These lines from the story of the founding of the EPA-
William Ruckelshaus then entered a period of federal service in which he held a series of important administrative positions. He was called to Washington at the start of President Richard Nixon's first term and assumed the duties of Assistant U.S. Attorney General for the Civil Division, overseeing all civil litigation involving the federal government. Meantime, in spring 1970, rumors circulated in Washington that the president's Executive Council on Reorganization--which was reviewing all aspects of executive branch structure for the new Administration--would recommend the unification of federal environmental activity in a single governmental institution. One week after the first Earth Day on April 22, 1970, the council urged Mr. Nixon to form an Environmental Protection Agency (EPA). The president approved the suggestion and initiated the planning process in the White House. While the first by-product, known as Reorganization Plan Number 3, underwent congressional scrutiny during summer 1970, many names vied as candidates for EPA Administrator. William Ruckelshaus was mentioned often and his boss, Attorney General John Mitchell, broached the matter with him. About one month after Ruckelshaus confirmed his willingness to serve, Mitchell nominated him to the president, who accepted him for the position.
William Ruckelshaus held the office of administrator from the agency's first day of operation on December 4, 1970, until April 30, 1973. In two and one-half years, he laid the foundation for EPA by hiring its leaders, defining its mission, deciding priorities, and selecting an organizational structure. But as the Watergate scandal broke in successive waves over the Nixon administration, it finally affected the EPA as well. During the cabinet reshuffling following the resignations of White House Chief of Staff H. R. Haldeman and Domestic Affairs Advisor John Ehrlichman, Ruckelshaus's success at EPA and well-known integrity made him a likely candidate for one of the openings. He agreed to leave the EPA and serve as Acting FBI Director. Soon, however, newly-appointed Attorney General Elliott Richardson invited him to be his Deputy at the Justice Department. He accepted, but this assignment also proved short-lived. When the president demanded that Richardson fire Special Watergate Prosecutor Archibald Cox, the Attorney General chose instead to resign. William Ruckelshaus was then ordered to remove Cox, but joined Richardson in quitting the Administration. Acting Attorney General Robert Bork finally dismissed Cox, who together with Richardson and Ruckelshaus became known as the victims of the October 1973 "Saturday Night Massacre."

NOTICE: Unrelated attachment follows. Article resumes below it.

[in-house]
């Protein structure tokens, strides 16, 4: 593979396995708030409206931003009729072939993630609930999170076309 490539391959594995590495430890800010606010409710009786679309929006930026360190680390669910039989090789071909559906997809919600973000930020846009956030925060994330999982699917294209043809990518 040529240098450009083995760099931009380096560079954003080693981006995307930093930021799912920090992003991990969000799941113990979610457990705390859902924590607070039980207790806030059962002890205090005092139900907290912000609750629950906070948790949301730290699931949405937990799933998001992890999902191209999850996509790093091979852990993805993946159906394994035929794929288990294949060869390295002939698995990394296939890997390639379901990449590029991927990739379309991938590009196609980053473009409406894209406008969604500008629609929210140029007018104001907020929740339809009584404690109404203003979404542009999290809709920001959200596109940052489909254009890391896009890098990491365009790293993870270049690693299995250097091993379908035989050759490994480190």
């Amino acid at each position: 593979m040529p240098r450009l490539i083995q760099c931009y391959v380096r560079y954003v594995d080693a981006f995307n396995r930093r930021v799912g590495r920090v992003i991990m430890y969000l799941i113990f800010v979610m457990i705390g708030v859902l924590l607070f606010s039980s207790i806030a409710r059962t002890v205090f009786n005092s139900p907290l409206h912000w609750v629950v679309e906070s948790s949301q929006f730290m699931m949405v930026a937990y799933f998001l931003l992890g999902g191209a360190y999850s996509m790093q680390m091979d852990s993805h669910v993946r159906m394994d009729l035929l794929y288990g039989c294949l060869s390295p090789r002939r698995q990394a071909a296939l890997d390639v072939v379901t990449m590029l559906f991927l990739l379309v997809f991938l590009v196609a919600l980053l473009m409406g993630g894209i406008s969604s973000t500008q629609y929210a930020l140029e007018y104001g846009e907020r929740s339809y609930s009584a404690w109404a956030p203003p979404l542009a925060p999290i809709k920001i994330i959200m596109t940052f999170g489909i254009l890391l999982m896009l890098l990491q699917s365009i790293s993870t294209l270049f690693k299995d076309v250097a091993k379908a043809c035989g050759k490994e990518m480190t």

Seems that we have a beginning for the EPA here.
William D. Ruckelshaus grew up in a distinguished Indiana family. Starting in the mid-nineteenth century, a succession of Ruckelshaus lawyers have practiced in Indianapolis. They have also had long associations with politics. William Ruckelshaus's grandfather worked actively for the Republican Party and in 1900 became state chairman. The son of this political stalwart, John K. Ruckelshaus, followed his father's example, serving as Chairman of the Platform Committee at five Republican Conventions.
Ruckelshaus quickly completed his college degrees: an A.B. (cum laude) from Princeton, followed in 1960 by an L.L.B. from Harvard Law School. After passing the Indiana bar, he joined the family firm of Ruckelshaus, Bobbitt, and O'Connor.
At the same time, the 28 year old lawyer was appointed Deputy State Attorney General, assigned to the Indiana Board of Health. Here he gained direct environmental experience. As counsel to the Indiana Stream Pollution Control Board, Ruckelshaus obtained court orders prohibiting industries and municipalities from gross pollution of the state's water supply. He also helped draft the 1961 Indiana Air Pollution Control Act, the state's first attempt to curb the problem.
After two years in this assignment and two more as Chief Counsel for the Attorney General's Office, Ruckelshaus embarked on a political career. He ran in 1964 as a moderate Republican for an Indiana Congressional seat, but lost in the primaries to a candidate from the Conservative wing of the party. Following a year as Minority Attorney for the State Senate, he joined the Republican tidal wave in the Indiana House of Representatives and won a seat; more than that, he became Majority Leader in his first term. Clearly a rising political star, Ruckelshaus was nominated by his party in 1968 to oppose Democrat Birch Bayh in a U.S. Senate race. Bayh won the election.
So it was founded by the REPUBLICANS. Stick that down their throats Justin. The truth is out.
At one time Republicans were conservators and concerned about the environment and now they are just destroyers who wish to plunder and abuse it for their greed based needs. They are true Corpitalists.